overlays (which does involve some X rendering of graphs and text, but
  does not introduce overhead to the drawing of client windows).

  When monitoring overlays are made visible vwm3 temporarily becomes a
  compositing manager, redirecting the rendering of all windows to
  offscreen memory and assuming the responsibility of drawing all damaged
  contents to the root window on their behalf.  This is what gives vwm3 the
  opportunity to draw alpha-blended contextual monitoring data over all of
  the windows, but it does come with a cost.

  Most modern GNU/Linux desktop environments are full-time composited,
  meaning all X clients are redirected at all times.  This makes their
  draws more costly and latent due to all the additional copies being
  performed.  Depending on how things have been implemented, in the
  interests of supporting things like transparent windows it also generally
  results in overlapping window regions being drawn repeatedly for every
  overlapping window from the bottom-up rather than just the top one.

  In vwm3 transparent windows are not supported, and shape windows (xeyes)
  are made rectangular in composited mode.  This is so overlapping regions
  are only drawn once for the top windows having damage per burst of screen
  updates.

  Immediate rendering mode is restored upon disabling the monitoring
  overlays, restoring the drawing performance to vwm[12] levels where vwm3
  is completely out of the drawing loop.

  Here are some relevant things worth noting:

  - The monitoring is only heirarchical if your kernel is configured with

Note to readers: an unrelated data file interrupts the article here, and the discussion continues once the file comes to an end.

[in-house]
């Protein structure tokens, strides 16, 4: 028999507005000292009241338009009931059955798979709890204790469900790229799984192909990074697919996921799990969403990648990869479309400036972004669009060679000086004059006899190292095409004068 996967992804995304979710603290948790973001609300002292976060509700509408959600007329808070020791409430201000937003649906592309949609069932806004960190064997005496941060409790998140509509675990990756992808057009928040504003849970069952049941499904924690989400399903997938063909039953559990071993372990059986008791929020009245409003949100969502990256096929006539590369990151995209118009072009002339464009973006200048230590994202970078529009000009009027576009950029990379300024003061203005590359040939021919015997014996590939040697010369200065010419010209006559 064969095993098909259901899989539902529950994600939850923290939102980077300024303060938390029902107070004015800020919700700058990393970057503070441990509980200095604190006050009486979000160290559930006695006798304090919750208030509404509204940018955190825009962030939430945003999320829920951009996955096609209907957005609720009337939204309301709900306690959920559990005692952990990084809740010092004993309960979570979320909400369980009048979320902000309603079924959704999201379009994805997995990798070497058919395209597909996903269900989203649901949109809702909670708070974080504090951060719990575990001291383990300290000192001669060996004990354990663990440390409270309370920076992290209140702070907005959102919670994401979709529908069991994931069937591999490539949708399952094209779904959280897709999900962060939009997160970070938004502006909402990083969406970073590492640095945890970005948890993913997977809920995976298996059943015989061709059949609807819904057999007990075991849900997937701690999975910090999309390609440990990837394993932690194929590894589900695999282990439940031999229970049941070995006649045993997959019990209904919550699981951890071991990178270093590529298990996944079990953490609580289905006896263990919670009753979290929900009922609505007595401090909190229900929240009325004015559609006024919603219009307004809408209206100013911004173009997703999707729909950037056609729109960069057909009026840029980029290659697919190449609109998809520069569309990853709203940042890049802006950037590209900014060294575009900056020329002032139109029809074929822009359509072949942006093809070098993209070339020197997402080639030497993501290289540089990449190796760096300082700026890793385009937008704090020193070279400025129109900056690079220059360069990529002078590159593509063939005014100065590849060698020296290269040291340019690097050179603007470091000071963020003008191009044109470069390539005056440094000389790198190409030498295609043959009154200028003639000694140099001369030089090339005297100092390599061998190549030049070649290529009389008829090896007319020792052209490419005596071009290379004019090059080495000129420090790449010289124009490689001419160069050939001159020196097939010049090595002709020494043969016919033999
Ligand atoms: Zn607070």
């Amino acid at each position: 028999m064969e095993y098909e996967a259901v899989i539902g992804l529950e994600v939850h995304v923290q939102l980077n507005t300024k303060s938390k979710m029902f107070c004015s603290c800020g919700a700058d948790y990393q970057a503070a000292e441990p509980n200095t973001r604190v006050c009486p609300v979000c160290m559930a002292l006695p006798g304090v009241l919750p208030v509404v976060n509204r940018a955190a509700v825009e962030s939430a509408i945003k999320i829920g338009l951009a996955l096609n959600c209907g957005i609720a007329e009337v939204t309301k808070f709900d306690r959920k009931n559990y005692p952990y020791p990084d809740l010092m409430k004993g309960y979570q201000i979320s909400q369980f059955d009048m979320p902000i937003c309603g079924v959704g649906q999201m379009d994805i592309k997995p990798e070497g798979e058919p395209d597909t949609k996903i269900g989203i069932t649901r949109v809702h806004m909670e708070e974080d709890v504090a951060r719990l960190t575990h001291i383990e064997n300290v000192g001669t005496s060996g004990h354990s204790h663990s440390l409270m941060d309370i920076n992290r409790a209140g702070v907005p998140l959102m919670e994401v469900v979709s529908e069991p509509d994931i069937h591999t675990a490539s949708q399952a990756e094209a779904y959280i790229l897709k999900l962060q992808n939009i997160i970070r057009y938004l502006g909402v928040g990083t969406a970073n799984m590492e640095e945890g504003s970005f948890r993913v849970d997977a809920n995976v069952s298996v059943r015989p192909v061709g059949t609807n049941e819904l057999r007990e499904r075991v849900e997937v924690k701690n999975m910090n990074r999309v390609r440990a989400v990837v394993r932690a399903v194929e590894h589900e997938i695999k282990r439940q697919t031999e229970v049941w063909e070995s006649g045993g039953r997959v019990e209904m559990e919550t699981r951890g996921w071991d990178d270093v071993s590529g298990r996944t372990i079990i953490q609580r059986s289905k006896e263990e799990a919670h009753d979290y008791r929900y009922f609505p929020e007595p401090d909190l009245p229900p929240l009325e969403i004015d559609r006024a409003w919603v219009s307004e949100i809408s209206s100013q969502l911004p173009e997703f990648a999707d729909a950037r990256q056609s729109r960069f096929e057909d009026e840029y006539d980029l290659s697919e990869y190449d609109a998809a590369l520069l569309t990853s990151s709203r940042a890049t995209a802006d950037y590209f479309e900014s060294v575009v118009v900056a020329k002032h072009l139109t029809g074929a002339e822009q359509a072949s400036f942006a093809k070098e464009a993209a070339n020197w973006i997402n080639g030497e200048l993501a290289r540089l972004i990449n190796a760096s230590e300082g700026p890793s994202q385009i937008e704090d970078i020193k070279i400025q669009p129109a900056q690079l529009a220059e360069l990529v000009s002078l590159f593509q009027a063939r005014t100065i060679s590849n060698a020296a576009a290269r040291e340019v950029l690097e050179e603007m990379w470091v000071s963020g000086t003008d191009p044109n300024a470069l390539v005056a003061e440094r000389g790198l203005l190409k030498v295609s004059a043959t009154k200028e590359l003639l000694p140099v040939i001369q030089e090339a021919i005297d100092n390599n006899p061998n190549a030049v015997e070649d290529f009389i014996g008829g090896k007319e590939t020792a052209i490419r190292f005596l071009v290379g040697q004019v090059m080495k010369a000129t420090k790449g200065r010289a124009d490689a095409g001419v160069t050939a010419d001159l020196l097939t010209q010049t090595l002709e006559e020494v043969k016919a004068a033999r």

CONFIG_CHECKPOINT_RESTORE, which seems to be common nowadays.  This is
    required for the /proc/$pid/task/$tid/children files, which is what
    libvmon uses to efficiently scope monitoring to just the descendants of
    the explicitly monitored client precesses.

  - tmux orphans its backend process immediately at startup, discarding its
    parent->child relationship, so you don't get any monitoring of the
    commands running in your local tmux session.  Use GNU screen instead.

  - GNU screen orphans its backend on detach, so on reattach you've lost
    the parent->child relationship and find yourself in the same situation
    tmux puts you in immediately.  I've developed an adopt() system call
    patch for the linux kernel to enable adopting orphans in this
    situation, but it hasn't been accepted.  With this patch and a one line
    change to GNU screen the parent->child relationship is restored on
    reattach.

    You may find patches for adding the adopt() system call to Linux and
    its integration into GNU screen in the patches/ subdirectory.

  - The top row of the overlays shows: